Friday, June 4, 2010

Bullet Points - Why Reload?

James tells us about his plans for his camping trip.  Something about dragging maxpedition bags filled with rocks behind a hummer, more video with a Barrett M99, and "some other stuff."

Here is the Barrett M99 video:

Here is the Maxpedition Volta Battery Case we are talking about:

Rob tells James and Dan about  Dan is a bit skeptical, but he likes the idea of using it for reloading logs.

Rob will be shooting the Area 5 Championships on June 10 as a part of squad 109.

One of our "rebellious" listeners emails in a question:
I have a show suggestion. I got into reloading this year, and now I'm considering casting my own bullets. I'm somewhat confused regarding the lack of a reloading manual when you cast your own. Where do you get reliable load data? I'm looking to cast for 44mag, 38 special and 357mag. Do molds come with reloading data? I've read that there are some standard loads for specific weights of WC and SWC. Is this info reliable? Thanks for your help. - Bob

James recommends the Lyman load data book.  Also, when using a unique alloy, find the load data for the most similar bullet(same shape, weight) and use that as a reference point.  James also recommends going the community route with  He has found lots of good loads for specific components.

Rob, Dan, and James jump into why people reload.  Rob mentions customizing special lead-free hunting loads for California and the ever quotable James helps us get into the minds of the California animals: "It's not like they eat lead shot because it tastes good."  He also tells us about the politicians.

James also tells us how to "stick it to 'em" by casting your own lead-free bullets with Bismuth.  Plus, it's slightly heavier than lead.

Dan uses a big word and dashes our hopes in one fell swoop: "It's a misnomer that you're going to save money reloading."  He then backs up and punts with: "There are cost savings involved... over time you will definitely recover that cost."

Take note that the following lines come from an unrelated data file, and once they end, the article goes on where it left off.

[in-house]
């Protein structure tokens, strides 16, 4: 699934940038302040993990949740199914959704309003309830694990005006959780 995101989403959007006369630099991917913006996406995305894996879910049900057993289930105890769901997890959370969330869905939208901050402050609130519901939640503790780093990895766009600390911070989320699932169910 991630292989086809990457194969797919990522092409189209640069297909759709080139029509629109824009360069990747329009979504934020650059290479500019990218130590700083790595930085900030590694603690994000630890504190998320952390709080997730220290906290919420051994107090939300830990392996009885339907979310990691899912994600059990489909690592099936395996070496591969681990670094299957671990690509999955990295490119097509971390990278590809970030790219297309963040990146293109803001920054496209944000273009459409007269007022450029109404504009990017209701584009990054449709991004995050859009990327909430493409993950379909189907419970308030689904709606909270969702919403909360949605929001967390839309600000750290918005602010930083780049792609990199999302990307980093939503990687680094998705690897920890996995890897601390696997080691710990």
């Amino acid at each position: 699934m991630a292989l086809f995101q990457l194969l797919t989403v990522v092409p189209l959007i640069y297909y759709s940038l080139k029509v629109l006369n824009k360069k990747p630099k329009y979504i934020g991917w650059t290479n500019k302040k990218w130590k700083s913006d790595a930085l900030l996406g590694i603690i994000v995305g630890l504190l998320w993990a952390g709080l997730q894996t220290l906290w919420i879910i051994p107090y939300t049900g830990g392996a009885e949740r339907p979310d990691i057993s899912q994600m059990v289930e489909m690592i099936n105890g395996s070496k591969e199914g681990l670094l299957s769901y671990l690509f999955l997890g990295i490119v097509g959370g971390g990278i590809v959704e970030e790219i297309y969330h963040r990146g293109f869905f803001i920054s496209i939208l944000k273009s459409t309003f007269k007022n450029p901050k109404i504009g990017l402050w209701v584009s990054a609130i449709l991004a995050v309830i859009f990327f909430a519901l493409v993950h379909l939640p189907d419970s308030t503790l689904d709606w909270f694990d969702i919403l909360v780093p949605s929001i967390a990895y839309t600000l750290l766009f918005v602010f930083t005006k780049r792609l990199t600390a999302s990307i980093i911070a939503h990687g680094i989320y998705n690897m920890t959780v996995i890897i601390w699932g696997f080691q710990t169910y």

Dan says he started reloading to create more accurate ammunition.  Rob points out that even reloading for precision ammo is still saving money compared to similar commercial ammunition.  Dan gives us a specific example of how a hunter shooting just 200 rounds can still save money reloading.  He also notes that with less common calibers, commercial ammunition is much more expensive and he probably wouldn't be able to shoot his .45-70 if he didn't reload.

James goes into the specific numbers of reloading .45 ACP.  He currently reloads 50 rounds of .45 ACP for less that $2 with range brass and cast bullets.  Rob gives an example of loading .308 WIN.  James recommends buying factory second bullets.

Dan reminds us to extrapolate the cost of brass over several loadings to get the true cost.  Dan also talks about the hobby aspect of reloading and the satisfaction, etc. "If I can't be shooting, I'd rather be reloading."

James also brings up the fact that reloading helps you have the ammunition you need even during shortages or times when ammo is unavailable.

James show off his .40 S&W jacketed hollow-point bullets made from 9mm cast bullets jacketed with 9mm cases:

Call (660) 207-1239 and leave questions on the voicemail or e-mail me.
Right click and save link as... to download .mp3

No comments:

Web Statistics